The reality is, this is a car you buy with your heart and not your brain.
We’ve now sampled nearly every iteration of the legendary pony car from Dearborn – redesigned for the 2015 model year. With looks that break necks everywhere and a variety of engine, transmission, and option choices, the Mustang can be customized to every buyer’s needs. The only non-Shelby model left for us to test was this 2015 Ford Mustang GT Convertible, coupled with the six-speed manual transmission. I grabbed the keys and decided to use this car on our end-of-season drive with a series of our readers.
A guy I used to know owned a 1999 Mustang Convertible, also yellow, and despite only being a V6, it had a custom exhaust that made it sound (or so he thought) like a V8. He maintained that the yellow Mustang would get just as much or more attention than most supercars out there. After spending a week with this Triple Yellow (an extra $550 well worth it) pony, I couldn’t agree more. It seems as though every single demographic knows exactly what a Mustang is, and fifty years after the conception of this car, it still has that same special place in the hearts of North Americans.
The styling of this latest model is a retro throwback to the original 1964.5-1968 model, and it’s immediately evident. Ford first implemented this retro styling for the 2005 model year, and it has evolved dramatically since. The fundamental lines are similar, but the entire body is more aggressive, with subtle ground effects and functional ducts in the hood. The iconic “5.0” badge on the fender is a devout reminder that you’ve bought the GT, an absolute necessity for Mustang buyers in my eyes.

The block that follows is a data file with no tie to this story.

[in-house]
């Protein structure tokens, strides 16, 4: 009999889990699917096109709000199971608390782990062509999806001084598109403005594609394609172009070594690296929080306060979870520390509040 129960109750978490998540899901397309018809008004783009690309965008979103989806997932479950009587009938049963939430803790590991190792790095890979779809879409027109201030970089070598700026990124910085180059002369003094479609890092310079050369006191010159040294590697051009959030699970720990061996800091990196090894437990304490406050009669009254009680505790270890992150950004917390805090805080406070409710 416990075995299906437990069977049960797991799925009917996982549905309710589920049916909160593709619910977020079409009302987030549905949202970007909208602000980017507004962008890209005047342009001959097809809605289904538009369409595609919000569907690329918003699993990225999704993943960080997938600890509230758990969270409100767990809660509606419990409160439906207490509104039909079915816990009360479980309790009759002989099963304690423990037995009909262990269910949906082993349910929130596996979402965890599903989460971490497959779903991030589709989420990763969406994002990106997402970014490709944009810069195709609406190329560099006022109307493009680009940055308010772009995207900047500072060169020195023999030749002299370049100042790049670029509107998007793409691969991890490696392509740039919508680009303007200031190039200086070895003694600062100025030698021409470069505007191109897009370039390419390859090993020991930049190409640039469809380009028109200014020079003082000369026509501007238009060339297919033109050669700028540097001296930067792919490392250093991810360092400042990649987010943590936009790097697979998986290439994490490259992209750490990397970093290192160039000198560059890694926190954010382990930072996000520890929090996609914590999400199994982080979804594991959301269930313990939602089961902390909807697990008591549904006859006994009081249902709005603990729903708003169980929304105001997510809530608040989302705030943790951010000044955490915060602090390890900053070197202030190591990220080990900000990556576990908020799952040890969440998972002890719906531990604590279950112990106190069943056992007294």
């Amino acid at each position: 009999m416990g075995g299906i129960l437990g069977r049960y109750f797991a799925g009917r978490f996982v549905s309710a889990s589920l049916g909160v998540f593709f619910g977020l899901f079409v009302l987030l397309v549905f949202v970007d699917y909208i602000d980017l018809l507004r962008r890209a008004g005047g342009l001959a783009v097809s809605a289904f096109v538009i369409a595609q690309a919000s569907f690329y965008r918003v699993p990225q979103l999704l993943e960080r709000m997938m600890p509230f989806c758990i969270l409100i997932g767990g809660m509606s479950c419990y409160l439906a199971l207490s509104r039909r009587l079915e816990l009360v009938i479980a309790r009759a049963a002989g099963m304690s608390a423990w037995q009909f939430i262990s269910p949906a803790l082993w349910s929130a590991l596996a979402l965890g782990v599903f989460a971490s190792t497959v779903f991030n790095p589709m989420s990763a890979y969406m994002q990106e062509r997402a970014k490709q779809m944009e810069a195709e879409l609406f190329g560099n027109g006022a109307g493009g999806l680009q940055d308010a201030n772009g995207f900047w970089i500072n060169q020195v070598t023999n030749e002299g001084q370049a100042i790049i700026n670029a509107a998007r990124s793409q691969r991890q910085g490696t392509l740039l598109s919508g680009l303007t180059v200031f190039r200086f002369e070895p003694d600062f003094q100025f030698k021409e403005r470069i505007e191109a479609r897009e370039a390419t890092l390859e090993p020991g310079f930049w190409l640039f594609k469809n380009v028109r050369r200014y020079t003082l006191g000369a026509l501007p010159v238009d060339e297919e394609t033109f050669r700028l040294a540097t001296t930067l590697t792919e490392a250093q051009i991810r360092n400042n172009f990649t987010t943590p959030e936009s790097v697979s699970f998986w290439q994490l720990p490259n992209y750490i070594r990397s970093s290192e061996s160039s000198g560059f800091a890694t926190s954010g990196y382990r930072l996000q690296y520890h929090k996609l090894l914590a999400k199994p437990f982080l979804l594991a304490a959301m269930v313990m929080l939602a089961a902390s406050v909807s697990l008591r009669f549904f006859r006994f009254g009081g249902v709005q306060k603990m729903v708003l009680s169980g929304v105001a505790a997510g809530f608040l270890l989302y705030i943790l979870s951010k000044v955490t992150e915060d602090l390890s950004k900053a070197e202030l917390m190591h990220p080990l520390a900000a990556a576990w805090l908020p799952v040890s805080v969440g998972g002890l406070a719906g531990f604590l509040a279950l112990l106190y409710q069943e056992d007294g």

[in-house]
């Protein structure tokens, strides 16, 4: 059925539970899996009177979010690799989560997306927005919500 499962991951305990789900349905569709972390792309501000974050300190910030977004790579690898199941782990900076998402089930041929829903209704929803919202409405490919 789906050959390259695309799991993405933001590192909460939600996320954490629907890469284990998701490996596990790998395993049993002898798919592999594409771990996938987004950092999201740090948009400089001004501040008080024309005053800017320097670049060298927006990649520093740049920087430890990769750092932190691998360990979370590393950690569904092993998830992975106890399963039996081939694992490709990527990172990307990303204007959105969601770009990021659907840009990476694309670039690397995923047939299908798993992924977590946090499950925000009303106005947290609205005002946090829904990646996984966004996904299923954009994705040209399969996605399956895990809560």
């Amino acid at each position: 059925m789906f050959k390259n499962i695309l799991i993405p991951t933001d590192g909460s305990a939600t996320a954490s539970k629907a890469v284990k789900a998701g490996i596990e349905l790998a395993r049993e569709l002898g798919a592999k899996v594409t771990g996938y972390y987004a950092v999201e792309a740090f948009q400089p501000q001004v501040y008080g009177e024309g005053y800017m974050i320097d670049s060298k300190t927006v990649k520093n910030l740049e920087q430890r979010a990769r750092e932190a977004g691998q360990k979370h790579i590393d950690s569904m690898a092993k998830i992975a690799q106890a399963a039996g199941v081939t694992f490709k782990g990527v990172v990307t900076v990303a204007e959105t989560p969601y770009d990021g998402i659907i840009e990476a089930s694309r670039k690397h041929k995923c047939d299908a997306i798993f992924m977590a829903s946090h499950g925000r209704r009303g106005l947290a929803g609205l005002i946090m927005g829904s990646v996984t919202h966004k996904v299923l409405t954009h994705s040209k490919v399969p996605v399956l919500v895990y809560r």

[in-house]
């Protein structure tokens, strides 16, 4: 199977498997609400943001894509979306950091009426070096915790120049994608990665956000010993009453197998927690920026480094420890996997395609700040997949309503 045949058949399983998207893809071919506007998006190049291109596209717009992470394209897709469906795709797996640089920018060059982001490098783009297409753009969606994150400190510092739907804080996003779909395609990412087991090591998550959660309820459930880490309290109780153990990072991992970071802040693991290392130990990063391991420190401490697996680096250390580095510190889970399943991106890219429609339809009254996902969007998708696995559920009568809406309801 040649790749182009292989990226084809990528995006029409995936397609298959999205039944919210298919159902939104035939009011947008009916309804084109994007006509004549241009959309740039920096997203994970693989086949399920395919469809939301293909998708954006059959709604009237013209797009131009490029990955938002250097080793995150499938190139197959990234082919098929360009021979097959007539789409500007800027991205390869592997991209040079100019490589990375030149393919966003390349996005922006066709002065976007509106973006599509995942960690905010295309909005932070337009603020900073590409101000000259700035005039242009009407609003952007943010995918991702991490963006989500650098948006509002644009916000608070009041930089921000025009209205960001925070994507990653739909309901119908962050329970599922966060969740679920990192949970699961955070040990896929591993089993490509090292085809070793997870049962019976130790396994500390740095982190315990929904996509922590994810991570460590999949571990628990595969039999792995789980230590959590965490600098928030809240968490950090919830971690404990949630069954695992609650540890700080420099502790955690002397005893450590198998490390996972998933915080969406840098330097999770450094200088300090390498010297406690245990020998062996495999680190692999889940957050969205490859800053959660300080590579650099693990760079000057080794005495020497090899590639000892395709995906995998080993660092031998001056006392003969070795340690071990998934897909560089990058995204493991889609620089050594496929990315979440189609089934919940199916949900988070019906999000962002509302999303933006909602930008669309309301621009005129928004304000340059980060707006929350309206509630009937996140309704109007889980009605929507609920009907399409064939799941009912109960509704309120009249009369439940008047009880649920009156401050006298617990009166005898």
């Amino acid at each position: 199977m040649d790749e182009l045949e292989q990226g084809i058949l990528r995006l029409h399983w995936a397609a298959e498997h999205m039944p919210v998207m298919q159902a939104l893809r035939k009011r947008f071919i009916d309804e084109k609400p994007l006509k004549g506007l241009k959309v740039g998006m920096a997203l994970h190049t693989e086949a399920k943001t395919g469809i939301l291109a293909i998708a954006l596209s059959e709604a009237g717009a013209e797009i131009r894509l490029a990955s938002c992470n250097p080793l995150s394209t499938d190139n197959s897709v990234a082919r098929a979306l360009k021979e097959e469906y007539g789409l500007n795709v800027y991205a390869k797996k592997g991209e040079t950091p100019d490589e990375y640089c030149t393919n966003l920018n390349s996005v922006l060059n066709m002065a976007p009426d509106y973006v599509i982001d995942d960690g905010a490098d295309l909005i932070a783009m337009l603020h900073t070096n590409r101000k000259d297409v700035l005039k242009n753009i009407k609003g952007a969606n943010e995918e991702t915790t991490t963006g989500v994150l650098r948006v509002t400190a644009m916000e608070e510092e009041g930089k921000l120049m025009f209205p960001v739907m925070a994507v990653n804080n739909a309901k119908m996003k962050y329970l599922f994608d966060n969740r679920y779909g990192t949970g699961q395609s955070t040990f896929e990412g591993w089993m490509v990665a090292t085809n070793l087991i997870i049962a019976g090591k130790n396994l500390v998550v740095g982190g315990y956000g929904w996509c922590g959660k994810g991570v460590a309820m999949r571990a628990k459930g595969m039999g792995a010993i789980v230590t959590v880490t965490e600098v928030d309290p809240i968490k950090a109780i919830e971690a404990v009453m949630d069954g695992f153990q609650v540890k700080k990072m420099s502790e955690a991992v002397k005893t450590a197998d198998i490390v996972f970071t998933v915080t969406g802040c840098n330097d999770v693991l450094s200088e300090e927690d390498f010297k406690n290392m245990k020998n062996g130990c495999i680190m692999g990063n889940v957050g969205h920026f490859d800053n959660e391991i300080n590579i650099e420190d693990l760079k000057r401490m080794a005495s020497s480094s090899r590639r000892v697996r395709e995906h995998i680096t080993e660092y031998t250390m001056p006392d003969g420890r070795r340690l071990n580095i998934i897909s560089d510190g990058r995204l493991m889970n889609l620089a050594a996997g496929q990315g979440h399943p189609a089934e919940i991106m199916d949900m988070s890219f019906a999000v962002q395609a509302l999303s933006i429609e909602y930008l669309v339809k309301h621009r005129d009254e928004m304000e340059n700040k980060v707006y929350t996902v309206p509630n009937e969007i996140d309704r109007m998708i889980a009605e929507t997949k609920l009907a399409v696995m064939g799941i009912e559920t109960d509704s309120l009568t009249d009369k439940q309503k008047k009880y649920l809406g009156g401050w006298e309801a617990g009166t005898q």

Those that aren’t familiar with Mustang lingo might be wondering what exactly the “GT” badge signifies. Even though the rear-wheel-drive pony can be had with either a 3.7L V6 or, new for this year, a turbocharged four-cylinder EcoBoost motor, GT models get the fire-breathing 5.0L V8. It’s naturally aspirated and makes 435 horsepower and 400 lb-ft of torque. This engine is the heartbeat of the Mustang lineup, and is one of my all-time favourite motors. The GT is all torque, all the time, and has immense capabilities right through the broad power band.
As with any muscle car, the six-speed manual transmission takes some getting used to. The clutch is on the heavy side and doesn’t let you forget the heft the Mustang packs. However, with this year’s redesign came a slick new shifter. It has very short throws and a slim, easy-to-grip knob that makes quick shifting a breeze. This is quite possibly the best transmission ever seen before on a factory Mustang, but there’s a bit of a disparity between the heavy, muscle car clutch and the shifter that’s seemingly out of a hot hatch. Those daily driving their pony will be pleased with the shifter’s ease, so no complaints here.
Disabling stability control is not recommended for the novice Mustang driver. The throttle response is sharp, and the yellow hornet pulls like a freight train. I found second and third gears to be the sweeter spots, but the car does have more than adequate power in all gears. In a world dominated by turbochargers and superchargers, it’s a pleasant throwback to feel the thrust of a naturally aspirated motor with serious guts. This V8 also makes a delicious, natural noise, but a freer-flowing exhaust or even straight pipes would bring out the sound even more. I’d have liked to have more engine acoustics in the cabin; this new model is a bit on the quieter side.